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Cell and Tissue Research

, Volume 368, Issue 1, pp 47–59 | Cite as

Chondrogenesis of embryonic limb bud cells in micromass culture progresses rapidly to hypertrophy and is modulated by hydrostatic pressure

  • Anurati Saha
  • Rebecca Rolfe
  • Simon Carroll
  • Daniel J. Kelly
  • Paula Murphy
Regular Article

Abstract

Chondrogenesis in vivo is precisely controlled in time and space. The entire limb skeleton forms from cells at the core of the early limb bud that condense and undergo chondrogenic differentiation. Whether they form stable cartilage at the articular surface of the joint or transient cartilage that progresses to hypertrophy as endochondral bone, replacing the cartilage template of the skeletal rudiment, is spatially controlled over several days in the embryo. Here, we follow the differentiation of cells taken from the early limb bud (embryonic day 11.5), grown in high-density micromass culture and show that a self-organising pattern of evenly spaced cartilage nodules occurs spontaneously in growth medium. Although chondrogenesis is enhanced by addition of BMP6 to the medium, the spatial pattern of nodule formation is disrupted. We show rapid progression of the entire nodule to hypertrophy in culture and therefore loss of the local signals required to direct formation of stable cartilage. Dynamic hydrostatic pressure, which we have previously predicted to be a feature of the forming embryonic joint region, had a stabilising effect on chondrogenesis, reducing expression of hypertrophic marker genes. This demonstrates the use of micromass culture as a relatively simple assay to compare the effect of both biophysical and molecular signals on spatial and temporal control of chondrogenesis that could be used to examine the response of different types of progenitor cell, both adult- and embryo-derived.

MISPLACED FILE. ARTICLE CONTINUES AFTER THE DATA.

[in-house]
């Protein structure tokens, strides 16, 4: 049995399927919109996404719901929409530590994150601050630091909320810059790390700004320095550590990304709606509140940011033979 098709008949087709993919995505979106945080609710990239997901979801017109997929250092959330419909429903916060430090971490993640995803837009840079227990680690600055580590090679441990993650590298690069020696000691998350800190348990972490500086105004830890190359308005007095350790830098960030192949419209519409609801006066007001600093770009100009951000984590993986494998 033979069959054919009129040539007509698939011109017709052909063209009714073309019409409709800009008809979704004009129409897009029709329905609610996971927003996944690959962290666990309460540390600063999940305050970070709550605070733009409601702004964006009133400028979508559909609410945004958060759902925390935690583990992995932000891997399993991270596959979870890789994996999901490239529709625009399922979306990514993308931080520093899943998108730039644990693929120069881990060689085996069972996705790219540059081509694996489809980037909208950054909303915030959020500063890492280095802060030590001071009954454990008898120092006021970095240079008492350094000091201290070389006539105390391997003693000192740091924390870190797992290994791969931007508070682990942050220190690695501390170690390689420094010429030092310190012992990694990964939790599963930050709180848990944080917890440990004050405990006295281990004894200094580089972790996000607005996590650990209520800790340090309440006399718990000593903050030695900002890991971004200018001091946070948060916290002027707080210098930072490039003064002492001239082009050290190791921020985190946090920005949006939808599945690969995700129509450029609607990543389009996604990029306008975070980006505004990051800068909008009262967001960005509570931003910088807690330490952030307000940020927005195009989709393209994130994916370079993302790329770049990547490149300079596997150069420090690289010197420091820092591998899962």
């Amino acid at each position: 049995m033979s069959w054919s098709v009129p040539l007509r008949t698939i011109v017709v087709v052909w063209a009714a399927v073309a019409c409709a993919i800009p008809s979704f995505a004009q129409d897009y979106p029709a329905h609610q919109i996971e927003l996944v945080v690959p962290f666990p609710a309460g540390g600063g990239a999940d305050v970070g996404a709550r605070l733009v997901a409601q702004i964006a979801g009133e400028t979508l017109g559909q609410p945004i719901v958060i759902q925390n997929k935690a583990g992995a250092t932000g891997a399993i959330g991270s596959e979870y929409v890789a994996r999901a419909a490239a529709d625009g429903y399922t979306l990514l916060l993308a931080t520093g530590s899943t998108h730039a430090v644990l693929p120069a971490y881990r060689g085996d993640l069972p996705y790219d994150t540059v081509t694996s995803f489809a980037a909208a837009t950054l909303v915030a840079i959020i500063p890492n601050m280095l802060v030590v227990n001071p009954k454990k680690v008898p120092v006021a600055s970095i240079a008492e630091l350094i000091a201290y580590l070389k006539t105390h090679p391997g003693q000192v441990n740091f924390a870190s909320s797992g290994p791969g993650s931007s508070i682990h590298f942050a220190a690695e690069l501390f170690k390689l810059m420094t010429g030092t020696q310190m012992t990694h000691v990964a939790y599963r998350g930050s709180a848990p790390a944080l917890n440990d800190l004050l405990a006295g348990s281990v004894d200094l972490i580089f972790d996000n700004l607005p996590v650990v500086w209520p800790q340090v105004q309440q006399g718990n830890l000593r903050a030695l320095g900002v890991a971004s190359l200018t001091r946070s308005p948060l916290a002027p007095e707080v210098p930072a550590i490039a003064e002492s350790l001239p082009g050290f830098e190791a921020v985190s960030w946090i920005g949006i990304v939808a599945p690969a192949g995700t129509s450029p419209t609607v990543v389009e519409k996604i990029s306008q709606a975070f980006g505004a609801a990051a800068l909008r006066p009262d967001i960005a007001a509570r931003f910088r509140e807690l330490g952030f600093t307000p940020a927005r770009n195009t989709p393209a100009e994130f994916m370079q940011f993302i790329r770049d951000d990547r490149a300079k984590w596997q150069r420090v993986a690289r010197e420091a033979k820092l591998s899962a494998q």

Keywords

Chondrogenesis Hydrostatic pressure Micromass culture Embryonic cells Hypertrophy 

Notes

Acknowledgments

AS was funded by Trinity College and Government of Ireland studentships. RR was funded by a Trinity Collage Innovation Bursary. All animal work was subject to ethical approval within Trinity College and carried out under licence (to AS) by the Health Products Regulatory Authority (formerly the Irish Medicines Board). Thanks to Prof Greg Lunstrum, Research Centre Shriners Hospital for Children, Portland USA, for providing the collagen X antibody. Thanks to Peter O’Reilly, Mechanical engineering, Peter Stafford and Alison Boyce, Zoology, for technical support.

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Copyright information

© Springer-Verlag Berlin Heidelberg 2016

Authors and Affiliations

  • Anurati Saha
    • 1
  • Rebecca Rolfe
    • 1
    • 2
  • Simon Carroll
    • 2
  • Daniel J. Kelly
    • 2
  • Paula Murphy
    • 1
    • 2
  1. 1.Department of Zoology, School of Natural SciencesTrinity CollegeDublinIreland
  2. 2.Trinity Centre for Bioengineering, School of EngineeringTrinity CollegeDublinIreland

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